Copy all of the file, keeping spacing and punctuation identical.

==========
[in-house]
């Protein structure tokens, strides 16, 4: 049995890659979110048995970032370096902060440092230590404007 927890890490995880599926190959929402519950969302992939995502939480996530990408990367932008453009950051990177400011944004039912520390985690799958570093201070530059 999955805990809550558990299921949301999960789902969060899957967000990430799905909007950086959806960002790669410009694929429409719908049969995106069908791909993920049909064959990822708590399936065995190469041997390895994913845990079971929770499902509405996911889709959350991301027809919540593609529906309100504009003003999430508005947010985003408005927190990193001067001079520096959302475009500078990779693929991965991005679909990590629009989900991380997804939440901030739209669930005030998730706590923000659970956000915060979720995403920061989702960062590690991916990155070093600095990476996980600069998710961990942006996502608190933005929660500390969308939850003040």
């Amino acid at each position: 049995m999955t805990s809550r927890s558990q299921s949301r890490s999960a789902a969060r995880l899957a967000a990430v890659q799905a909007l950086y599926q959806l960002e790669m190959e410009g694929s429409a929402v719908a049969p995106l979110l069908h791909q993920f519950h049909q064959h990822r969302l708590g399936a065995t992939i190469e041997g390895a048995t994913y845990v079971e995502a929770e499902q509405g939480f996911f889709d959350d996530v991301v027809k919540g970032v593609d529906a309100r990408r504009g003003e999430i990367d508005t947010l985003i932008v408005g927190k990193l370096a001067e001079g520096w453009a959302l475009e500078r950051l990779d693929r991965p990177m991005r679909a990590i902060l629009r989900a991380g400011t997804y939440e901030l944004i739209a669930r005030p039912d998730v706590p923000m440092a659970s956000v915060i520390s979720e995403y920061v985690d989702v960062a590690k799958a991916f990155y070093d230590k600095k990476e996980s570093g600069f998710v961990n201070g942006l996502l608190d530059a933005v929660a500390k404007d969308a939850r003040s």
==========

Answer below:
[in-house]
């Protein structure tokens, strides 16, 4: 049995890659979110048995970032370096902060440092230590404007 927890890490995880599926190959929402519950969302992939995502939480996530990408990367932008453009950051990177400011944004039912520390985690799958570093201070530059 999955805990809550558990299921949301999960789902969060899957967000990430799905909007950086959806960002790669410009694929429409719908049969995106069908791909993920049909064959990822708590399936065995190469041997390895994913845990079971929770499902509405996911889709959350991301027809919540593609529906309100504009003003999430508005947010985003408005927190990193001067001079520096959302475009500078990779693929991965991005679909990590629009989900991380997804939440901030739209669930005030998730706590923000659970956000915060979720995403920061989702960062590690991916990155070093600095990476996980600069998710961990942006996502608190933005929660500390969308939850003040």
């Amino acid at each position: 049995m999955t805990s809550r927890s558990q299921s949301r890490s999960a789902a969060r995880l899957a967000a990430v890659q799905a909007l950086y599926q959806l960002e790669m190959e410009g694929s429409a929402v719908a049969p995106l979110l069908h791909q993920f519950h049909q064959h990822r969302l708590g399936a065995t992939i190469e041997g390895a048995t994913y845990v079971e995502a929770e499902q509405g939480f996911f889709d959350d996530v991301v027809k919540g970032v593609d529906a309100r990408r504009g003003e999430i990367d508005t947010l985003i932008v408005g927190k990193l370096a001067e001079g520096w453009a959302l475009e500078r950051l990779d693929r991965p990177m991005r679909a990590i902060l629009r989900a991380g400011t997804y939440e901030l944004i739209a669930r005030p039912d998730v706590p923000m440092a659970s956000v915060i520390s979720e995403y920061v985690d989702v960062a590690k799958a991916f990155y070093d230590k600095k990476e996980s570093g600069f998710v961990n201070g942006l996502l608190d530059a933005v929660a500390k404007d969308a939850r003040s």